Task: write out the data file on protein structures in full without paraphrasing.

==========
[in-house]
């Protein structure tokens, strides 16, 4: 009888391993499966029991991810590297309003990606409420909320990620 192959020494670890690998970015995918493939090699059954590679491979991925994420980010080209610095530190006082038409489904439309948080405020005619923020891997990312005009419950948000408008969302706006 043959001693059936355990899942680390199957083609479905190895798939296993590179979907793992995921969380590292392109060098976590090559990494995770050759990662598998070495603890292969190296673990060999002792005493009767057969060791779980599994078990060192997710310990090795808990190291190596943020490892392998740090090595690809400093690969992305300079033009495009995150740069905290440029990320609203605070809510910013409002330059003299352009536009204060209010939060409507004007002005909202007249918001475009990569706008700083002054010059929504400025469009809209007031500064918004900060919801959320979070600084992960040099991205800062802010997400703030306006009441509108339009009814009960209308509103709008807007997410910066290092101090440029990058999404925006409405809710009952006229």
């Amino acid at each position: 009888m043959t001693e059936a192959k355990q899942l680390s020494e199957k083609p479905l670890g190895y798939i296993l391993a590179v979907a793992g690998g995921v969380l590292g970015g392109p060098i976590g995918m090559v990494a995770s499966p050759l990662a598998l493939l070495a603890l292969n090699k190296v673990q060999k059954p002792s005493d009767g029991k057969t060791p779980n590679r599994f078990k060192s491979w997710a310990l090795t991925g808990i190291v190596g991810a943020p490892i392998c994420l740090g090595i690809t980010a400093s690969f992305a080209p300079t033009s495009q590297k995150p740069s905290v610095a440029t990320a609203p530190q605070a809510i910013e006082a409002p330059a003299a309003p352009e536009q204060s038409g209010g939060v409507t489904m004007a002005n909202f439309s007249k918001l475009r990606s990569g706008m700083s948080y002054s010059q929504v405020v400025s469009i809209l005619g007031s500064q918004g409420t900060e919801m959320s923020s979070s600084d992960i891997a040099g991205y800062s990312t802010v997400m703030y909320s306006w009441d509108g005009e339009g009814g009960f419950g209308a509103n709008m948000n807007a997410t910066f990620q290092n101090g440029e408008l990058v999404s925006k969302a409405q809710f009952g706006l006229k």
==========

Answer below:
[in-house]
């Protein structure tokens, strides 16, 4: 009888391993499966029991991810590297309003990606409420909320990620 192959020494670890690998970015995918493939090699059954590679491979991925994420980010080209610095530190006082038409489904439309948080405020005619923020891997990312005009419950948000408008969302706006 043959001693059936355990899942680390199957083609479905190895798939296993590179979907793992995921969380590292392109060098976590090559990494995770050759990662598998070495603890292969190296673990060999002792005493009767057969060791779980599994078990060192997710310990090795808990190291190596943020490892392998740090090595690809400093690969992305300079033009495009995150740069905290440029990320609203605070809510910013409002330059003299352009536009204060209010939060409507004007002005909202007249918001475009990569706008700083002054010059929504400025469009809209007031500064918004900060919801959320979070600084992960040099991205800062802010997400703030306006009441509108339009009814009960209308509103709008807007997410910066290092101090440029990058999404925006409405809710009952006229």
């Amino acid at each position: 009888m043959t001693e059936a192959k355990q899942l680390s020494e199957k083609p479905l670890g190895y798939i296993l391993a590179v979907a793992g690998g995921v969380l590292g970015g392109p060098i976590g995918m090559v990494a995770s499966p050759l990662a598998l493939l070495a603890l292969n090699k190296v673990q060999k059954p002792s005493d009767g029991k057969t060791p779980n590679r599994f078990k060192s491979w997710a310990l090795t991925g808990i190291v190596g991810a943020p490892i392998c994420l740090g090595i690809t980010a400093s690969f992305a080209p300079t033009s495009q590297k995150p740069s905290v610095a440029t990320a609203p530190q605070a809510i910013e006082a409002p330059a003299a309003p352009e536009q204060s038409g209010g939060v409507t489904m004007a002005n909202f439309s007249k918001l475009r990606s990569g706008m700083s948080y002054s010059q929504v405020v400025s469009i809209l005619g007031s500064q918004g409420t900060e919801m959320s923020s979070s600084d992960i891997a040099g991205y800062s990312t802010v997400m703030y909320s306006w009441d509108g005009e339009g009814g009960f419950g209308a509103n709008m948000n807007a997410t910066f990620q290092n101090g440029e408008l990058v999404s925006k969302a409405q809710f009952g706006l006229k």